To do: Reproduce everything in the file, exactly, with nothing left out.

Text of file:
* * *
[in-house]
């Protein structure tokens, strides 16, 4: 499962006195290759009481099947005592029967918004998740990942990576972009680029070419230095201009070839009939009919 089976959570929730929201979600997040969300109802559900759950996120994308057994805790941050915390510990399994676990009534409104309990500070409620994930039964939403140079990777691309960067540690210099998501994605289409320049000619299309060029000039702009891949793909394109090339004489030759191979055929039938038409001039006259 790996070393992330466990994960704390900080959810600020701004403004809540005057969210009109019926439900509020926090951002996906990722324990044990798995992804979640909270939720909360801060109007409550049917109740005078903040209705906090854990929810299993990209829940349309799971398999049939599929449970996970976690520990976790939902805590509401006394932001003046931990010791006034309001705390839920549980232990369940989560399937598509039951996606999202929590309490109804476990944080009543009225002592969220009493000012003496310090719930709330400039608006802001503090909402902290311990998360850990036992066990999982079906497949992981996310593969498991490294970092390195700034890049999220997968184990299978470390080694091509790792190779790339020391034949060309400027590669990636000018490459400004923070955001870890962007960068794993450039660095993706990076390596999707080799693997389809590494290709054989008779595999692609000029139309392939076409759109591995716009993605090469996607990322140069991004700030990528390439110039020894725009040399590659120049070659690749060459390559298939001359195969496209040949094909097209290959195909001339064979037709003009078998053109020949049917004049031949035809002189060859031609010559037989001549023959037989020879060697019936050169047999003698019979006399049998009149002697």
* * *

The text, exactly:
[in-house]
């Protein structure tokens, strides 16, 4: 499962006195290759009481099947005592029967918004998740990942990576972009680029070419230095201009070839009939009919 089976959570929730929201979600997040969300109802559900759950996120994308057994805790941050915390510990399994676990009534409104309990500070409620994930039964939403140079990777691309960067540690210099998501994605289409320049000619299309060029000039702009891949793909394109090339004489030759191979055929039938038409001039006259 790996070393992330466990994960704390900080959810600020701004403004809540005057969210009109019926439900509020926090951002996906990722324990044990798995992804979640909270939720909360801060109007409550049917109740005078903040209705906090854990929810299993990209829940349309799971398999049939599929449970996970976690520990976790939902805590509401006394932001003046931990010791006034309001705390839920549980232990369940989560399937598509039951996606999202929590309490109804476990944080009543009225002592969220009493000012003496310090719930709330400039608006802001503090909402902290311990998360850990036992066990999982079906497949992981996310593969498991490294970092390195700034890049999220997968184990299978470390080694091509790792190779790339020391034949060309400027590669990636000018490459400004923070955001870890962007960068794993450039660095993706990076390596999707080799693997389809590494290709054989008779595999692609000029139309392939076409759109591995716009993605090469996607990322140069991004700030990528390439110039020894725009040399590659120049070659690749060459390559298939001359195969496209040949094909097209290959195909001339064979037709003009078998053109020949049917004049031949035809002189060859031609010559037989001549023959037989020879060697019936050169047999003698019979006399049998009149002697």